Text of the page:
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West Brit

Q From Simon Barron: Do you know the correct use of the term West Brit used in Ireland?

A It’s a term that’s so deeply entrenched in the centuries of Irish attitudes to Britain that it almost requires a book to sort out its subtleties for somebody who doesn’t know the historical background.

In the Republic of Ireland today, it’s definitely derogatory. In its least insulting sense it refers to an Irish person who has sympathies for the UK or who takes his cultural and social cues from Britain. If you were being polite, you might instead call such a person an Anglophile. The term is applied in particular to Protestant Dubliners who have liberal attitudes to moral issues.

It’s an abbreviation of West Briton. In that spelling, it has been around since the early nineteenth century. To start with, it was borrowed from the equivalent term applied by the English to a Scot, a North Briton (the country being North Britain), terms that are thankfully obsolete, since Scots so often heard a patronising tone in them. (At one time, West Briton could also be used for a Welsh person, though this is long since defunct; to judge from the title of a newspaper in Truro, the West Briton, it was once a term for the Cornish, too.)

The term West Briton evolved in meaning in the period of the partition struggles of the early twentieth century that led to the creation of the Irish Republic. A West Briton then was a person who favoured the retention of a close association with Great Britain and was against the establishment of the Republic. You can get a flavour from James Joyce’s Dubliners, published in 1914: “Perhaps he ought not to have answered her like that. But she had no right to call him a West Briton before people, even in joke”. West Briton remains a favourite insult of members of the Republican movement, who sometimes use it for somebody who is seen as retaining a subservient attitude to the UK.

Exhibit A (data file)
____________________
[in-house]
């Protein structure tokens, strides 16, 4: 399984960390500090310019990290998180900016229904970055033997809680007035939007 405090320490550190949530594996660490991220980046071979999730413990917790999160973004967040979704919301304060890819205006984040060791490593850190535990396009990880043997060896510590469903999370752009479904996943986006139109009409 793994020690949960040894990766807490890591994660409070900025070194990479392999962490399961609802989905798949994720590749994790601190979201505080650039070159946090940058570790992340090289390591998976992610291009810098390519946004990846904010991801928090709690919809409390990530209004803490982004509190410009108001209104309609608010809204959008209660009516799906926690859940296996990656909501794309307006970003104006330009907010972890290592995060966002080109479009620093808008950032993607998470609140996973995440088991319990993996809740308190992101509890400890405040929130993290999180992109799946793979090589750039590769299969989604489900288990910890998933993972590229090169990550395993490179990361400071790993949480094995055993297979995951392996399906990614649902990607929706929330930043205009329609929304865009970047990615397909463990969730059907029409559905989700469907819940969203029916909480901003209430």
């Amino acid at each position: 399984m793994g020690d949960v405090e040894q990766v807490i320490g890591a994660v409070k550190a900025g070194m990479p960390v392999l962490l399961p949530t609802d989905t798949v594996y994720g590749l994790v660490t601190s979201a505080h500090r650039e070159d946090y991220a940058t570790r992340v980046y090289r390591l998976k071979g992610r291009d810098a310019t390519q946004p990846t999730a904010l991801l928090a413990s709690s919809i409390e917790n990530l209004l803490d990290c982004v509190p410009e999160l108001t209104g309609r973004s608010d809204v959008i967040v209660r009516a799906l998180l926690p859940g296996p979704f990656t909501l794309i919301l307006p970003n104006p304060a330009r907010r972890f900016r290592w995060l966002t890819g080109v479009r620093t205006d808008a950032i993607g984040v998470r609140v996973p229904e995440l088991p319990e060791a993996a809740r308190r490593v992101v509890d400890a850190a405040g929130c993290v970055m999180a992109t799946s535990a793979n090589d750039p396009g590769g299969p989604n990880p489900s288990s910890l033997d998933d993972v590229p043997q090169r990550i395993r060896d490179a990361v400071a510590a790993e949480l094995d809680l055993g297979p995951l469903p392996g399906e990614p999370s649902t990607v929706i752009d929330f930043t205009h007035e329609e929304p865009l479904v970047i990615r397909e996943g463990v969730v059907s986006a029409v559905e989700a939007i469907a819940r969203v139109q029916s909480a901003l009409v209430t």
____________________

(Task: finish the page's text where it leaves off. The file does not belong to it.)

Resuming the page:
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Copyright © Michael Quinion, 1996–. All rights reserved.
Page created 10 Mar. 2004

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The English language is forever changing. New words appear; old ones fall out of use or alter their meanings. World Wide Words tries to record at least a part of this shifting wordscape by featuring new words, word histories, words in the news, and the curiosities of native English speech.

World Wide Words is copyright © Michael Quinion, 1996–. All rights reserved.
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Last modified: 10 March 2004.